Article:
Anyone who’s ever done a carboot sale will know, you always need that money belt/ice-cream tub of change for that one customer who wants to buy your 50p Star Wars keyring with a £20 note. So, make your way to the bank and get a good quantity of change. Obviously the exact amount you get will depend on your prices. You may also want to think about a mobile card machine, to allow for credit/debit card payments. Sumup and iZettle are 2 companies offering card readers for a one-off fee, and take a percentage of each transaction you complete, (although personally I haven’t tried either so would be interested to hear your thoughts on them).
7. Cold and wet weather gear.
Obviously if you’re exhibiting indoors, perhaps the wet weather gear can stay at home but don’t underestimate how cold you might get sat/standing around for long periods of time – even in an indoor structure. If you can, wear layers and take extra socks, fingerless gloves (standard market-trader procedure!) and a hat, just in case. It will make the whole experience that much more pleasurable, regardless of the overall footfall, if you can at least stay warm and dry.
8. Have an order book (& pens) ready.
Much like the chump to wanted to buy your carboot 50p keyring but had no change whatsoever, there will always be a customer who is not satisfied with the twenty options and various colourways you have selected to bring with you. So as not to lose a sale, you could offer to make them a product to order so take a notebook + pen and write down as much information as you possibly can about their specifications. You’ll need to take the customer’s details, get THEM to print their names clearly for personalised goods, (so you can’t be accused of spelling mistakes later on), and I would also advise on taking money upfront or, at the very least, a deposit. You don’t want to be left with a beautiful object you can’t sell because it’s been stamped with initials and your original customer has vanished off the face of the earth.
9. Make sure people know how to contact you.
This is a really important one – especially if you’re just starting out and don’t have a website or Etsy/Shopify store. Give people a phone number or email address they can reach you on. Social media handles can often be enough these days so grab yourself a Facebook page or an Instagram profile and make sure people know where to follow you once the fair is over. You might want to prepare some business cards although I didn’t bother this time as I have chosen to wait until I have an online store set up. I did, however, improvise with some blank parcel tags and a rubber stamp that I could configure myself, choosing to write simply the name of my brand, my email address and my Instagram handle. On the other side I just stamped my logo. A bit DIY perhaps but for my first fair experience, it was enough.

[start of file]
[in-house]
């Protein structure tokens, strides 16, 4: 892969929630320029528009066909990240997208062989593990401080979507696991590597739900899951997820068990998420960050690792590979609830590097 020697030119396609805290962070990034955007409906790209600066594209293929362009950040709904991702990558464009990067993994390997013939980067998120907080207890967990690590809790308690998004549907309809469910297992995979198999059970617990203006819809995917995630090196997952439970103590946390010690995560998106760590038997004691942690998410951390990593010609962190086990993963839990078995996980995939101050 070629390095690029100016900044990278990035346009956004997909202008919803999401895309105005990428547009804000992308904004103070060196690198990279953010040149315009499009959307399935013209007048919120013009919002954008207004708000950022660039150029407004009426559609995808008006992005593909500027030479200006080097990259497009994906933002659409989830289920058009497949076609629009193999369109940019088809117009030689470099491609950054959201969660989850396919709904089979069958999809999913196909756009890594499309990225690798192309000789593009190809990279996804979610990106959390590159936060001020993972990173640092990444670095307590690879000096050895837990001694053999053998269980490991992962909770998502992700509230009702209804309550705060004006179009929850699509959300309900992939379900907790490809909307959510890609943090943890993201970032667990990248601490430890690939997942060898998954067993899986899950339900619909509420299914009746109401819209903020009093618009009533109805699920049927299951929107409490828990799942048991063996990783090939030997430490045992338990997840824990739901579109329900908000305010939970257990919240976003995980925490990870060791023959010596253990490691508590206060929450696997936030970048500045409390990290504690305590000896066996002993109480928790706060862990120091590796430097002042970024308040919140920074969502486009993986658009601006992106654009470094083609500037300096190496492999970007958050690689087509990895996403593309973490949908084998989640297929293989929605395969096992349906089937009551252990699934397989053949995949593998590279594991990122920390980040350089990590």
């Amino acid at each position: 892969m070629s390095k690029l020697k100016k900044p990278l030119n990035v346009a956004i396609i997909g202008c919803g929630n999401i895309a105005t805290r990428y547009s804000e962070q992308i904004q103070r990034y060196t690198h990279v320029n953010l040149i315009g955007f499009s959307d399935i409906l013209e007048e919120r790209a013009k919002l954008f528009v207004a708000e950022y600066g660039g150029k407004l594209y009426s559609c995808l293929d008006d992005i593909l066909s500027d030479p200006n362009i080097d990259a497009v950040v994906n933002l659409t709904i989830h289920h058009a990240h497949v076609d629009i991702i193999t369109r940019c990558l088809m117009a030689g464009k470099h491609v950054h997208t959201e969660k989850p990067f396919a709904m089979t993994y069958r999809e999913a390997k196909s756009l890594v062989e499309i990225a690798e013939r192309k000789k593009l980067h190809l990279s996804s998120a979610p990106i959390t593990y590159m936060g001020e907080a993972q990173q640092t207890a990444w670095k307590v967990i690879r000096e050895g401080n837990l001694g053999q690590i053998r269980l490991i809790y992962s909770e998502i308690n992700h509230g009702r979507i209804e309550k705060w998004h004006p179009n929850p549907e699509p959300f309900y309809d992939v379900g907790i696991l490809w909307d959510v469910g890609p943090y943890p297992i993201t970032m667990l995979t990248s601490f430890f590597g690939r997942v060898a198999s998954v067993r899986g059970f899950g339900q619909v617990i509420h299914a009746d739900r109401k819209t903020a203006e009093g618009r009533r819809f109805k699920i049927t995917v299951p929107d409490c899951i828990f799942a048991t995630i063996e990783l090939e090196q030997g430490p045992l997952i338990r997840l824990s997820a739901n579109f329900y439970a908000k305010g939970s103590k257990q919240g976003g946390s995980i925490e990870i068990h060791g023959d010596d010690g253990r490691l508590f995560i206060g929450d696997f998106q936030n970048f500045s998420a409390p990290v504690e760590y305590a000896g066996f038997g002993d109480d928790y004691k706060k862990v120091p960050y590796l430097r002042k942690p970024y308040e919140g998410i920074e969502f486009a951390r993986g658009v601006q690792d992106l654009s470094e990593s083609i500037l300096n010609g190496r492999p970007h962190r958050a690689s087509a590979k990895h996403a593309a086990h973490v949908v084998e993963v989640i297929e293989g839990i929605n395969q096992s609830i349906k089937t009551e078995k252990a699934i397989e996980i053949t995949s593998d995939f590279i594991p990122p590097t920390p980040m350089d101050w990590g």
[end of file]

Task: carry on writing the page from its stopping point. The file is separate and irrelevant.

10. Take examples/photos of your other work.
Unless you’re running a pop-up shop, the chances are you won’t be able to bring EVERYTHING in your entire range. In which case, it’s a good idea to bring a selection of goods AND some photographic examples of the other products you make. This could take the form of a mini-catalogue or simply some small printed photos placed on the table or hung above the stall like bunting. That way, your customers may be inclined to order something they like despite not having the physical example in front of them and can simultaneously see more evidence of your skillset.
Have you got any other tips to add to these? Have these pointers proved useful? If so, please leave a comment below and let me know. I wish everyone who’s exhibiting a successful festive season and would also encourage anyone reading this to really get behind small businesses and makers as much as possible.
Shop small, shop local and have fun making for your stalls and stands.